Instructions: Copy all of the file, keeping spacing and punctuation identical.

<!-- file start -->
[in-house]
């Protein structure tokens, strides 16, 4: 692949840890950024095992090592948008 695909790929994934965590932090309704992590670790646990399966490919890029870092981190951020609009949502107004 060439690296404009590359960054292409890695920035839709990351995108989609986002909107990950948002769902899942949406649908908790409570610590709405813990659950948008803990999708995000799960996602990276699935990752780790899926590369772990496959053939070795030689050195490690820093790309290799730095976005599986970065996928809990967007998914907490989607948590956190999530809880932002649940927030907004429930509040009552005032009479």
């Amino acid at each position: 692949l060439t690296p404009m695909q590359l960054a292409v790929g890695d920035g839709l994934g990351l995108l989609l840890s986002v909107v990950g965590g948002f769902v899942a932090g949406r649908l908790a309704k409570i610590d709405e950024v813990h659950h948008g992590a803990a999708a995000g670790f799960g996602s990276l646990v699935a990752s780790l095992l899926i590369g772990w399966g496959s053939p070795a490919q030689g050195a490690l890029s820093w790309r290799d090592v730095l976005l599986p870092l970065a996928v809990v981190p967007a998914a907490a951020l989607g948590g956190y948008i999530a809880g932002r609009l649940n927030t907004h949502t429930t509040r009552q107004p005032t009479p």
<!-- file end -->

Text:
[in-house]
């Protein structure tokens, strides 16, 4: 692949840890950024095992090592948008 695909790929994934965590932090309704992590670790646990399966490919890029870092981190951020609009949502107004 060439690296404009590359960054292409890695920035839709990351995108989609986002909107990950948002769902899942949406649908908790409570610590709405813990659950948008803990999708995000799960996602990276699935990752780790899926590369772990496959053939070795030689050195490690820093790309290799730095976005599986970065996928809990967007998914907490989607948590956190999530809880932002649940927030907004429930509040009552005032009479």
């Amino acid at each position: 692949l060439t690296p404009m695909q590359l960054a292409v790929g890695d920035g839709l994934g990351l995108l989609l840890s986002v909107v990950g965590g948002f769902v899942a932090g949406r649908l908790a309704k409570i610590d709405e950024v813990h659950h948008g992590a803990a999708a995000g670790f799960g996602s990276l646990v699935a990752s780790l095992l899926i590369g772990w399966g496959s053939p070795a490919q030689g050195a490690l890029s820093w790309r290799d090592v730095l976005l599986p870092l970065a996928v809990v981190p967007a998914a907490a951020l989607g948590g956190y948008i999530a809880g932002r609009l649940n927030t907004h949502t429930t509040r009552q107004p005032t009479p």